costs. However, security and a good disaster recovery plan will have to be 
implemented if you take this route.Think About the End UserData centres 
used to be a mere storage vessel, but times are changing. Enterprise IT is 
heading towards a consumer model, where employees tap into the system 
through applications and virtual desktop systems that allow the company to 
access applications and desktop information from any device. Employees have 
to share large files like never before, too. This creates a whole different 
set of stresses and strains on the data centre, all of which will need to 
be configured into costs at the planning stage.Consolidation and 
VirtualisationVirtualisation software extends the life of older servers and 
makes sure that new ones are used more efficiently. Virtualisation software 
is also the best way to increase efficiency in terms of the utilisation, 
with some inefficient older servers utilising just 10% of the hardware.By 
increasing the efficiency and using 40% and beyond of the hardware, parts 
of the data centre can be switched to standby while a small part bears the 
load in off-peak times. Inevitably this means cooling equipment can be 
switched off in certain parts of the centre and only a section will need 
monitoring. These are incremental savings, but they all add up.Think About 
an Energy Efficient Data Centre Costs come in all shapes and sizes, and the 
power that feeds your data centre and keeps it cool will be the biggest 
single whole life expense. eBay’s Project Mercury and Project Topaz are the 
poster children for efficiency, thanks to fuel cells from Bloom Energy,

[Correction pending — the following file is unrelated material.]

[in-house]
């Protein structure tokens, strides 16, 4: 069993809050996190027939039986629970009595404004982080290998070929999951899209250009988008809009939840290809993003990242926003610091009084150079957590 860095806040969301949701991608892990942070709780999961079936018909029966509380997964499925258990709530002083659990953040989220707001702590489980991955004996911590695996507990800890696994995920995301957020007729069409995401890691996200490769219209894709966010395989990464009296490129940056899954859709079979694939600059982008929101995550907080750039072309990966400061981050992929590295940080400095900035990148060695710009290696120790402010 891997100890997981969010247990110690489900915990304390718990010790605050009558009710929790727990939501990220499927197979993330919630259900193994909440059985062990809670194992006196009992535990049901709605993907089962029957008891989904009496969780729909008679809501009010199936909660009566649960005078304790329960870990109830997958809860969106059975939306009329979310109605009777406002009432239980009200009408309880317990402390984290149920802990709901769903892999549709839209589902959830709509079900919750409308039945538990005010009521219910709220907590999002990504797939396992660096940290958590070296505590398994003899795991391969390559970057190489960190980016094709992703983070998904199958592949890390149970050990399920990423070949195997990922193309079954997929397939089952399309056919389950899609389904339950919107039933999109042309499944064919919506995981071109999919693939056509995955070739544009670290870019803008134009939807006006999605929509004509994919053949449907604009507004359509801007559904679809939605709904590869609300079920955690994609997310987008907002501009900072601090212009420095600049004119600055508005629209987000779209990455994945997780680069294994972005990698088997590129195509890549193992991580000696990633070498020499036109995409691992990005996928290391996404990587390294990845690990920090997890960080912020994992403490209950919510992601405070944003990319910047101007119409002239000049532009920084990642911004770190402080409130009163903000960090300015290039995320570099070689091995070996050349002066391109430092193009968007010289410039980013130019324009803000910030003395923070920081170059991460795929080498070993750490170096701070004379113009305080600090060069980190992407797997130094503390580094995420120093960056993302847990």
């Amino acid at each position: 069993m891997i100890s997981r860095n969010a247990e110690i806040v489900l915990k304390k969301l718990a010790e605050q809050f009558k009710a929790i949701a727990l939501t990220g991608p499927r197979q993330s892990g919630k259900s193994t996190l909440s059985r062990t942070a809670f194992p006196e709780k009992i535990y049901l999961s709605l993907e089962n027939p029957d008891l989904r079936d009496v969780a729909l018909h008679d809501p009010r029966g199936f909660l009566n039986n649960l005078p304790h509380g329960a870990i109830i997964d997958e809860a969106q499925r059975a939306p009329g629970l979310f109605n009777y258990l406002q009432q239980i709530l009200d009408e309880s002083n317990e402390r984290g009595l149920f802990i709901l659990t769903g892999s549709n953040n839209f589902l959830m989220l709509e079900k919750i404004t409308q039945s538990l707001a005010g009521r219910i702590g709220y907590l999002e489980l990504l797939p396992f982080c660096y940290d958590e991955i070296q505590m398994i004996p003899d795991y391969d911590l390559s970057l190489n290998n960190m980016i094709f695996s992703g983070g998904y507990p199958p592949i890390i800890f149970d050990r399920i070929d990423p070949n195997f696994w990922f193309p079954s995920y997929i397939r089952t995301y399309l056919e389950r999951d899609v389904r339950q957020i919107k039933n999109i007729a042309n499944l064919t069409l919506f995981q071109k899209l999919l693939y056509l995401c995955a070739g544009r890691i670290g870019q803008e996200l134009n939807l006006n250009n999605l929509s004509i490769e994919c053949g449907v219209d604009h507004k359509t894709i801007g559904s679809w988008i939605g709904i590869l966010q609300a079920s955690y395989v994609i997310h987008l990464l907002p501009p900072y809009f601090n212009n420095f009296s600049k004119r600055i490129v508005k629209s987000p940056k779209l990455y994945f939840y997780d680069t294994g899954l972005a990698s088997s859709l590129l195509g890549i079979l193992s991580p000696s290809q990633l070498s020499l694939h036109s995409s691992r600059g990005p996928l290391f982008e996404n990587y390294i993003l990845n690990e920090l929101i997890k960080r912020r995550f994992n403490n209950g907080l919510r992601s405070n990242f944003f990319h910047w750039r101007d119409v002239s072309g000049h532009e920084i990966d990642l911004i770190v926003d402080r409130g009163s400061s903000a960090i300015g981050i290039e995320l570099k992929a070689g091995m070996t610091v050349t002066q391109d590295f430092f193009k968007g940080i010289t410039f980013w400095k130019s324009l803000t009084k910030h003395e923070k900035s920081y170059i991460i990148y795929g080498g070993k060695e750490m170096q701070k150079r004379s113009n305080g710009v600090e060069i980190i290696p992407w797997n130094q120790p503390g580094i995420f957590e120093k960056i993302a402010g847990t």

solar panel set-ups and water recycling for the cooling system.This lowers 
the energy bills by as much as 50% compared to the units eBay leased in the 
past. Significant savings like this help pay for the hardware, so do your 
sums and see how much you can save now and years into the future.  When you 
consider that powering the datacentre will form 20-60% of the overall bill, 
it’s not a cost that can simply be ignored. Add to this the potential 
benefits to the company and its customers when it comes to being a ‘green 
company’ and it’s also very good for business.In the UK natural air cooling 
is now in vogue, thanks to the servers’ ability to run hotter than before. 
Air conditioning isn’t cheap in a house, on this scale it is a huge 
expense. Many data centres in colder countries like the UK, Germany and 
Northern Europe are now built without any form of inbuilt refrigeration, so 
the big players are confident it works. Of course the external air must be 
filtered and kept at the right humidity level, so it isn’t quite 
free.Google has opted for a wind-farm to provide the power for its data 
centre, which just won’t be practical for most companies. Apple, too, has 
an outsize solution with its solar farm idea.Gas turbines offer an 
attractive price point, though, and can be used on a much smaller scale.Low 
power servers, too, can make a huge dent on the energy bill. HP and Dell 
both unveiled low energy alternatives to the x86 servers and blades 
recently and the latest models owe a great deal to the smartphone 
revolution. Smartphones have to balance performance and battery drain and 
so micromanage each stage much more carefully than with the x86. That